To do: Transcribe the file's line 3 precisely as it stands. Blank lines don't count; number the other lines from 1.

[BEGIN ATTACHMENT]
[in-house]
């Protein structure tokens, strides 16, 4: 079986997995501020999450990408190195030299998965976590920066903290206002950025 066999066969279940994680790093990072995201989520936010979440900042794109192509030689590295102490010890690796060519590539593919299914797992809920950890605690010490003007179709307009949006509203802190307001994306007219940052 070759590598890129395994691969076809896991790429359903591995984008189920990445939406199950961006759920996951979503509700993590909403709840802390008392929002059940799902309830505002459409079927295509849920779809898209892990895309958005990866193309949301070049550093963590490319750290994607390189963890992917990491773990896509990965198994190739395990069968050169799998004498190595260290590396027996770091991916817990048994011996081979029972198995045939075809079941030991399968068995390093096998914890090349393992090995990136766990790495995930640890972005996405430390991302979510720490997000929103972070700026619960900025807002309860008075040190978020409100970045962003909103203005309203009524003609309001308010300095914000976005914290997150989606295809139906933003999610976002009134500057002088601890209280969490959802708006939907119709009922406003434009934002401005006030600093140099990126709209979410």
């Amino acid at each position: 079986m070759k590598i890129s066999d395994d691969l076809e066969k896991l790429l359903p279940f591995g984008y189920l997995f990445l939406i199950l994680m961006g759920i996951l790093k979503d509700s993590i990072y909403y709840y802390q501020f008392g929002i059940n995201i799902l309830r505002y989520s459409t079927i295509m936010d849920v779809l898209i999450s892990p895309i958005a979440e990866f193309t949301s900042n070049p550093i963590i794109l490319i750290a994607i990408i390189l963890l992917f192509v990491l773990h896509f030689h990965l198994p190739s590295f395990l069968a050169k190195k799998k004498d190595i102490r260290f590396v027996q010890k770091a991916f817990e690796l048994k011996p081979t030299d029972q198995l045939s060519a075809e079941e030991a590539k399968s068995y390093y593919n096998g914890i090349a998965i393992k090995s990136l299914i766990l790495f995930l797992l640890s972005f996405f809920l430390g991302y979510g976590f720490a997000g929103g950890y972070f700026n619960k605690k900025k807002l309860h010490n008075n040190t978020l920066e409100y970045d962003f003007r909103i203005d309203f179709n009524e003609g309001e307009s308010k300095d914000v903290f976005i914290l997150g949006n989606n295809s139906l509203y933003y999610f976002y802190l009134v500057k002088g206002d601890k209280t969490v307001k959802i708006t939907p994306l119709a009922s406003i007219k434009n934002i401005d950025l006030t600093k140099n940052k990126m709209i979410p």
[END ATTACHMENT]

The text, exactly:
């Amino acid at each position: 079986m070759k590598i890129s066999d395994d691969l076809e066969k896991l790429l359903p279940f591995g984008y189920l997995f990445l939406i199950l994680m961006g759920i996951l790093k979503d509700s993590i990072y909403y709840y802390q501020f008392g929002i059940n995201i799902l309830r505002y989520s459409t079927i295509m936010d849920v779809l898209i999450s892990p895309i958005a979440e990866f193309t949301s900042n070049p550093i963590i794109l490319i750290a994607i990408i390189l963890l992917f192509v990491l773990h896509f030689h990965l198994p190739s590295f395990l069968a050169k190195k799998k004498d190595i102490r260290f590396v027996q010890k770091a991916f817990e690796l048994k011996p081979t030299d029972q198995l045939s060519a075809e079941e030991a590539k399968s068995y390093y593919n096998g914890i090349a998965i393992k090995s990136l299914i766990l790495f995930l797992l640890s972005f996405f809920l430390g991302y979510g976590f720490a997000g929103g950890y972070f700026n619960k605690k900025k807002l309860h010490n008075n040190t978020l920066e409100y970045d962003f003007r909103i203005d309203f179709n009524e003609g309001e307009s308010k300095d914000v903290f976005i914290l997150g949006n989606n295809s139906l509203y933003y999610f976002y802190l009134v500057k002088g206002d601890k209280t969490v307001k959802i708006t939907p994306l119709a009922s406003i007219k434009n934002i401005d950025l006030t600093k140099n940052k990126m709209i979410p």